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The mushroom cloud was quite the ball of fire rising above the wreckage of the southbound freight train.

Russell Baker was barely 150 feet away when the tank car hauling propane gas exploded on the tracks of the Brandtsville crossing.

“That was the one that set everyone on fire,” recalled Baker, now 84, of Mechanicsburg. “There was a little bit of everything flying.”

Dirt, rocks and pieces of railroad car were falling all around Baker and the other volunteer firefighters.

A section of ladder just missed him and bounced off the roadway where Route 74 crosses the Yellow Breeches Creek in Monroe Township.

The date was April 28, 1963, and it was a miracle that no one died in the aftermath of the 23-car derailment of a Reading Railroad train.

Hell begins

The Evening Sentinel reported how the accident took place at around 5:45 a.m. when a wheel on one of the cars collapsed causing the others to run off the track.

The resulting chain reaction ignited sparks that spread quickly through the tangled mass of metal and wood that included five cars loaded with highly flammable and explosive material.

The Washington Fire Company of Mechanicsburg was among the first on the scene, arriving there at about 6:10 a.m. “They pulled up right in front of the burning tanks,” the newspaper reported.

“They did not know that some cars contained chlorine gas since the wind was blowing the fumes in the opposite direction,” one story read. Realizing the need for more water, Washington Fire Chief Charles Westhafer ordered several firemen to place two portable pumps in operation.

“Eight men carried the pumps to the edge of the creek and were forced to leave in a hurry,” The Sentinel reported. “When they got back to the truck everybody was heading for the oxygen masks. Two of them didn’t make it and fell over. They were the first two of a long list of firemen brought to the Carlisle Hospital.”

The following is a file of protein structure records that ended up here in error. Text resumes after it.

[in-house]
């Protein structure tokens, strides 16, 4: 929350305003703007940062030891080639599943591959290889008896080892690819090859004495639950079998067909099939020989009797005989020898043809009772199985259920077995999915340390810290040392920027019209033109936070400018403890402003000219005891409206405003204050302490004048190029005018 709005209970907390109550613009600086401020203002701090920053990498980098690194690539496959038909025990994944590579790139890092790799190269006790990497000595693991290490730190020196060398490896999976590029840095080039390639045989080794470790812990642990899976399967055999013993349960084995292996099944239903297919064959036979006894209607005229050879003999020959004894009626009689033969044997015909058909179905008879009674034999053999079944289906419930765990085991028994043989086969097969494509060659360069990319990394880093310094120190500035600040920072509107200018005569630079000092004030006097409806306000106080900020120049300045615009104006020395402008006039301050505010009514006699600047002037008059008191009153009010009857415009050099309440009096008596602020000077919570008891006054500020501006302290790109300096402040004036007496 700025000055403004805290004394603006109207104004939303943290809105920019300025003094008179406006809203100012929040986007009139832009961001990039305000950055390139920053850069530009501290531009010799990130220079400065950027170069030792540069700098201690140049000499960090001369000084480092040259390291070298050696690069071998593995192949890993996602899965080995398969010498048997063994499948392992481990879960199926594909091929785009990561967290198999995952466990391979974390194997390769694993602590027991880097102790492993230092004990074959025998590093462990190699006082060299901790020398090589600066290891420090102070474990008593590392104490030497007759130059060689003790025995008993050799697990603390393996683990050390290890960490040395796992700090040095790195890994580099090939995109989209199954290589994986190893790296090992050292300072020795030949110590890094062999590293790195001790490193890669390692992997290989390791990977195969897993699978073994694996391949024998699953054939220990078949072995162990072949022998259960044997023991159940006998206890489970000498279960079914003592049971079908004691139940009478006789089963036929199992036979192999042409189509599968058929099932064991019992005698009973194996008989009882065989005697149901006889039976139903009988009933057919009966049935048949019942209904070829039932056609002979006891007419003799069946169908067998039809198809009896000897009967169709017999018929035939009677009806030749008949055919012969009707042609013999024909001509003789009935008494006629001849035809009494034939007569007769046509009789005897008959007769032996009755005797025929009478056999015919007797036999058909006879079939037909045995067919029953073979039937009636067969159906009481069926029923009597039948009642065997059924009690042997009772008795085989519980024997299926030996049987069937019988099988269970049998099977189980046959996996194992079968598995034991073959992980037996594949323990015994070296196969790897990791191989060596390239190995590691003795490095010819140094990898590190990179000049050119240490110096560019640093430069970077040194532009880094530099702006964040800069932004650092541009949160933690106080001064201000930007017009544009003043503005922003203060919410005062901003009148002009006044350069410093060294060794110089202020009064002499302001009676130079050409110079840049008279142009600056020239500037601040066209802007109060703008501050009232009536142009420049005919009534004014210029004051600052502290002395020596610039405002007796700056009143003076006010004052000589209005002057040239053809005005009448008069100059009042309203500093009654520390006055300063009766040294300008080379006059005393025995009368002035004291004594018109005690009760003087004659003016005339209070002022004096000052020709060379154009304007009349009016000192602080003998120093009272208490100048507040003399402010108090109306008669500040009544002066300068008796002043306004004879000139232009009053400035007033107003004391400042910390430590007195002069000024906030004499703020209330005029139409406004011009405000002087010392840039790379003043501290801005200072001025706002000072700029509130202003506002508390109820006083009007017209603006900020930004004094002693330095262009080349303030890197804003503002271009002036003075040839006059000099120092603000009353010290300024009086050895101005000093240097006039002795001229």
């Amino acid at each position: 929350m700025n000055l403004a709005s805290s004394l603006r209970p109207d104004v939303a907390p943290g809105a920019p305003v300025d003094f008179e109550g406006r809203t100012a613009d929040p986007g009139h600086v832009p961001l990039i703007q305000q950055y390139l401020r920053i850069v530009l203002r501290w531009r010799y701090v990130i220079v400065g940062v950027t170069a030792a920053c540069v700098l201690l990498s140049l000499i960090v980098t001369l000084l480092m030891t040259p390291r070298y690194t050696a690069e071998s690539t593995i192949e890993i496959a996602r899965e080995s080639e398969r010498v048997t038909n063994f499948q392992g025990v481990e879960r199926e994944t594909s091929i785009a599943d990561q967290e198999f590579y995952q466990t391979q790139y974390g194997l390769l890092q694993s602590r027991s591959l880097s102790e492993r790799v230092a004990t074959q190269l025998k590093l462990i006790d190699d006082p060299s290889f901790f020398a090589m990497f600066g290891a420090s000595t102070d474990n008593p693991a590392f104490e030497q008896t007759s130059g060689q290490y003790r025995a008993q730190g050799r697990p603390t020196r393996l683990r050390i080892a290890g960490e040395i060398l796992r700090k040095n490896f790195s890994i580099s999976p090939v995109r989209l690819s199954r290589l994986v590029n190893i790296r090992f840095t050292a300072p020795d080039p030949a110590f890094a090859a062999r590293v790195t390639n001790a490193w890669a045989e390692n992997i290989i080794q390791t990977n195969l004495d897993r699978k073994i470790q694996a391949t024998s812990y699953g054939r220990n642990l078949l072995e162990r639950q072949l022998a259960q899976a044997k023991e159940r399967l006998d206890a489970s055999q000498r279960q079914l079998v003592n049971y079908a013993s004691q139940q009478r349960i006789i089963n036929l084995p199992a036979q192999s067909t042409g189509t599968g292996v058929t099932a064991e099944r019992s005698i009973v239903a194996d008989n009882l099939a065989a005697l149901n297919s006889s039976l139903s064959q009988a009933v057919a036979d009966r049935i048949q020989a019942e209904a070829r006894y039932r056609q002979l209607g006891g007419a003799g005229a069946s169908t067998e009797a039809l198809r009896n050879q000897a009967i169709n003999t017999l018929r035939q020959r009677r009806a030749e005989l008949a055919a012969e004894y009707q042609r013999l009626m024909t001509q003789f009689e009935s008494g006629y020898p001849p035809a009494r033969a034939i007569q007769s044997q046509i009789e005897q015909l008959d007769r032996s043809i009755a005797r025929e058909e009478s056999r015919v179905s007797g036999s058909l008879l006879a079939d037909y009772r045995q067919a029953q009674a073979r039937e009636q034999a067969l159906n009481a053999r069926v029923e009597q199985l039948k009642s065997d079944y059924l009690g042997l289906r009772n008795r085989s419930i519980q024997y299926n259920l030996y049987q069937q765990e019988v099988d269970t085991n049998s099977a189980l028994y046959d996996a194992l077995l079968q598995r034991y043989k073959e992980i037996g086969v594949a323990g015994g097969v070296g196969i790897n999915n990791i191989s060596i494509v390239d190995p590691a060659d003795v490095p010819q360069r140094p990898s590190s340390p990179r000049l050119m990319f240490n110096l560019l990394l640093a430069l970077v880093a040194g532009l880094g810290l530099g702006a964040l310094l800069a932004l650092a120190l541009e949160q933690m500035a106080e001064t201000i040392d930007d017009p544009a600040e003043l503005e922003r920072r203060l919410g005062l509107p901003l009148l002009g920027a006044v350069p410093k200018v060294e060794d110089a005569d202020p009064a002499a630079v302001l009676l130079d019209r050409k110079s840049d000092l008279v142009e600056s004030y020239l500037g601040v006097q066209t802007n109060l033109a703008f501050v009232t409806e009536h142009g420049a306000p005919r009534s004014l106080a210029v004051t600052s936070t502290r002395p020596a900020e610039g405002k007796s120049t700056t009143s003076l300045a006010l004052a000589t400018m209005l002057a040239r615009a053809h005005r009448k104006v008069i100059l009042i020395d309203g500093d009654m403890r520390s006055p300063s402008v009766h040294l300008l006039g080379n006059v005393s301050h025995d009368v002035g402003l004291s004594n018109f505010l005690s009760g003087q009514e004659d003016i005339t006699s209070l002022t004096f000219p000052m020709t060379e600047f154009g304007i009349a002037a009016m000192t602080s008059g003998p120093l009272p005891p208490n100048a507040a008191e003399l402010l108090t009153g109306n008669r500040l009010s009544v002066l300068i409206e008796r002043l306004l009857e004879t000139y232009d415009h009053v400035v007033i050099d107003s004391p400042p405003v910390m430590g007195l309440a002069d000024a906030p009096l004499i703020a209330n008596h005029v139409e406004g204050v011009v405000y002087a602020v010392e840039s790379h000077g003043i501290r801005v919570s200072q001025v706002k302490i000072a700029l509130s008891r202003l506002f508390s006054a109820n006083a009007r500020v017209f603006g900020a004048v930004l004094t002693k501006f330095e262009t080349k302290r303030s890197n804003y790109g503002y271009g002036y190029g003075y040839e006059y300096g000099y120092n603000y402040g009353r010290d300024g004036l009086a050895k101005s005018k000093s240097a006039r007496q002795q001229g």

The wind had shifted, causing the fumes to drift over the firemen. Before too long, there were other casualties. Though Baker was in among that cluster of firefighters, he was not felled by the gas. Looking back 50 years, he remembered a greenish looking mist rising out of a ruptured tank car.

“It also made a whistle,” Baker recalled. “There was a lot of pressure behind it. The longer that we were there, the louder the whistle got. We were spraying these tanks ... trying to keep them cool.”

The first explosion

Firefighters from Cumberland, Dauphin and York counties had converged on the scene to reinforce that first group of volunteers which also included men from Boiling Springs, Williams Grove, Dillsburg, Upper Allen and the Citizens Fire Company of Mechanicsburg. For hours, they played streams of water over red hot metal.

At some point, county Civil Defense officials ordered the firefighters to tie the hose lines down and pull back to safety, Baker said. Though water continued to run through the hoses, there were no human hands to direct the stream across the whole surface of the burning tank cars.